The Rhyme-as-Reason Effect: Why We Find Reason in Rhyme, Time After Time 

Brain Logic and Artistic Sides

Over the years, marketers, campaigners, and politicians have successfully used rhyming slogans as a tool to persuade people that their product, idea, or candidate is the right choice for them; “A Mars a day helps you work, rest and play,” “Lead the scene and keep it green,” “I like Ike.” Why is this tactic so effective?

What is the rhyme-as-reason effect?

The rhyme-as-reason effect refers to our tendency to perceive rhyming statements as more truthful than those that don’t rhyme; “What sobriety conceals, alcohol reveals” seems somehow more accurate than “What sobriety conceals, alcohol unmasks.”

(The bias is sometimes referred to as the “Eaton-Rosen phenomenon,” although this term seems to originate from a random entry made by an anonymous Wikipedia user in 2013.)

The seminal study

The Rhyme-as-Reason Effect was identified in 1999 by psychologists Matthew McGlone and Jessica Tofighbakhsh, who set out to show how poetic structure can influence our perception of truth. They gathered a group of pithy aphorisms and created new ones, losing the rhyme but keeping the meaning; “Woes unite foes” became “Woes unite enemies,” and “Life is mostly strife” became “Life is mostly struggle.” They then asked a group of volunteers to judge the validity of the statements. On average, the rhyming aphorisms were judged to be 22% more accurate than the non-rhyming ones.[1]

Other experiments have had similar results, including one that showed that rhyming slogans were more likable, trustworthy, persuasive, and original than their non-rhyming counterparts, as well as easier to remember and more suitable for ad campaigns.[2] The effect was found to be more effective for advertising products — like Coke or cars — than it was for advertising on social issues such as human rights issues or environmental activism. This is possibly because people tend to have strong opinions on social issues and are less likely to be persuaded to change their opinion by a slogan.

But perhaps the most high-profile and infamous example of the bias comes from the 1995 trial of former NFL star O. J. Simpson. Simpson had been accused of murdering his ex-wife Nicole Brown and her friend Ron Goldman, and one of the pieces of evidence presented in the case was a leather glove that had been found at the scene of the crime.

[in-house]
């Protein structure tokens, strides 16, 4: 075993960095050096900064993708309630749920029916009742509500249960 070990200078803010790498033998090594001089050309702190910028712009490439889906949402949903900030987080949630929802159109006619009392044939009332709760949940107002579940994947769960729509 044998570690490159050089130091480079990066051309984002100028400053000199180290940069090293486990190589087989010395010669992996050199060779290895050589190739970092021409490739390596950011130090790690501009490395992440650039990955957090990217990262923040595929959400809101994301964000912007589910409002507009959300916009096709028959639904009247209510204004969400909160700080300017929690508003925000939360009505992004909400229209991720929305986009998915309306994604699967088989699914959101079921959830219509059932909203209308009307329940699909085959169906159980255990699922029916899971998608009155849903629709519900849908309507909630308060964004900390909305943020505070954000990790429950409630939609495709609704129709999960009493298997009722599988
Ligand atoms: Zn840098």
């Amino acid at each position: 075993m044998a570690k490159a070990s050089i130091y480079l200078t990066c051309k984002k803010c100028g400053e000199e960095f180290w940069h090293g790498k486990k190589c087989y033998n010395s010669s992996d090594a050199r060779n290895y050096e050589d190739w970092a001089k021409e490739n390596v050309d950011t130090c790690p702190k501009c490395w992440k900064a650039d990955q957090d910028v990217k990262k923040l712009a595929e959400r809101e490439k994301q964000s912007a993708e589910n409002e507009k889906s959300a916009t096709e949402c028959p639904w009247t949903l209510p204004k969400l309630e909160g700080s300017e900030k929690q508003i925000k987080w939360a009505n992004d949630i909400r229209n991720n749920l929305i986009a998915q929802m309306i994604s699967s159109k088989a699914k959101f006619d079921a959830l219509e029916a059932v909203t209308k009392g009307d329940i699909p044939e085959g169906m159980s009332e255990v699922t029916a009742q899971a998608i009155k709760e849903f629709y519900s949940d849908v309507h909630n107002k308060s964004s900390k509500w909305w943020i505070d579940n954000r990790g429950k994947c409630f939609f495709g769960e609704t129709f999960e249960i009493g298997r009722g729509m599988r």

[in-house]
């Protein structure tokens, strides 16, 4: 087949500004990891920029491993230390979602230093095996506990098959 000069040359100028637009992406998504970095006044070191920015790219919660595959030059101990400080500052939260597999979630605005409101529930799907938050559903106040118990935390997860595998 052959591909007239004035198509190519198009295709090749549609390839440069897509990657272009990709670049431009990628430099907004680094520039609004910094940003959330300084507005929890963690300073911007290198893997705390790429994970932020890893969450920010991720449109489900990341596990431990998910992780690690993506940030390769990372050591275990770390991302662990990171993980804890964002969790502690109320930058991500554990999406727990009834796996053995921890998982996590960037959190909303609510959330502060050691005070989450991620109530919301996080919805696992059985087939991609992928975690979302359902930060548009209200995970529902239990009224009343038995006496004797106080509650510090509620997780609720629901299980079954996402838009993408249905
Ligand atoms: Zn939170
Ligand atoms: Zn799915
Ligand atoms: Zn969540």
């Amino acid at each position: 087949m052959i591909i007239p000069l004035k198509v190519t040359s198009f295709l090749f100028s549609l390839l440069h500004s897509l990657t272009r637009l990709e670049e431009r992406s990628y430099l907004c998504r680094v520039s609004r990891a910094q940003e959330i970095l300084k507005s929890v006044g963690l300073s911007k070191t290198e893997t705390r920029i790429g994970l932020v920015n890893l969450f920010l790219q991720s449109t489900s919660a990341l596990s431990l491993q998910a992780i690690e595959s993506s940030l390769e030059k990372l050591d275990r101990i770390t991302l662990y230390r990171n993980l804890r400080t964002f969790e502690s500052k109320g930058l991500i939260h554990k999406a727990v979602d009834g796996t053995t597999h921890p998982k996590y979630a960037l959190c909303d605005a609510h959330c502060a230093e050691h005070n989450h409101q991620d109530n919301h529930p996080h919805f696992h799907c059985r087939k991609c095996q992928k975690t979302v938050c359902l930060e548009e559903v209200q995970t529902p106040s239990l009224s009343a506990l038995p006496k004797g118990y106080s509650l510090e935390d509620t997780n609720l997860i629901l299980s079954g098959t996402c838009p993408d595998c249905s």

The glove contained DNA evidence from Brown, Simpson, and Goldman, and it had been bought by Brown for Simpson. But when Simpson was asked to put it on, he was unable to squeeze his hand into it. This prompted his defense lawyer, Johnnie Cochran, to famously declare to the jury, “if it doesn’t fit, you must acquit.” It didn’t, so they did, and in the ensuing controversy, the rhyming remark was accused of having helped to bring about the questionable acquittal.

How does it work

The rhyme-as-reason effect has been attributed to several interrelated cognitive mechanisms, including improved aesthetics, increased fluency, and increased familiarity.

Rhyming makes statements sound more beautiful to people, and that, in turn, makes the statements seem more truthful or accurate, something the authors of the original paper called “the Keats heuristic,” after the famous poet who once asserted that “Beauty is truth, truth beauty.” Because of our natural tendency to find rhymes aesthetically pleasing, we tend to overlook the distinction between the form and content of the phrases. As a result, we treat rhyme as reason.

A similar phonetic appeal has recently been shown to extend to antimetabolic statements — those in which the words in the first half of a sentence are inverted in the second half, like “All for one and one for all.” In this experiment,[3] “Success is getting what you want. Happiness is wanting what you get” was judged more accurate than “Success is getting what you wish. Happiness is wanting what you receive.”

Rhyming — and antimetabolic — statements also benefit from increased fluency. Fluency makes statements easier for our brains to process, and this makes us feel good. However, because this happens subconsciously, we have a tendency to conflate the ease with which we understand a statement with its accuracy. The faster and smoother we can process a statement, the more likely we are to assign value to the information that it contains and to believe that it’s true.[4]